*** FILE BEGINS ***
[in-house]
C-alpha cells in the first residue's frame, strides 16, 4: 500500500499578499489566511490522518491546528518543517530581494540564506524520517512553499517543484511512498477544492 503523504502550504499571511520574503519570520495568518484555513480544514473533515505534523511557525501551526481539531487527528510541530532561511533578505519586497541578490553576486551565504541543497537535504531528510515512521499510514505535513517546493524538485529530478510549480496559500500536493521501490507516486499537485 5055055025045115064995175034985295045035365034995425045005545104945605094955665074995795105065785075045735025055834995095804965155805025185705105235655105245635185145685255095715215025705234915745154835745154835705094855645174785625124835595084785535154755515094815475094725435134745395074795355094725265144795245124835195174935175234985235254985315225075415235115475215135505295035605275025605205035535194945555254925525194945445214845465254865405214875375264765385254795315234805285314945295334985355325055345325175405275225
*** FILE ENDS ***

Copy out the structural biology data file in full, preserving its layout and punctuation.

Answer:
[in-house]
C-alpha cells in the first residue's frame, strides 16, 4: 500500500499578499489566511490522518491546528518543517530581494540564506524520517512553499517543484511512498477544492 503523504502550504499571511520574503519570520495568518484555513480544514473533515505534523511557525501551526481539531487527528510541530532561511533578505519586497541578490553576486551565504541543497537535504531528510515512521499510514505535513517546493524538485529530478510549480496559500500536493521501490507516486499537485 5055055025045115064995175034985295045035365034995425045005545104945605094955665074995795105065785075045735025055834995095804965155805025185705105235655105245635185145685255095715215025705234915745154835745154835705094855645174785625124835595084785535154755515094815475094725435134745395074795355094725265144795245124835195174935175234985235254985315225075415235115475215135505295035605275025605205035535194945555254925525194945445214845465254865405214875375264765385254795315234805285314945295334985355325055345325175405275225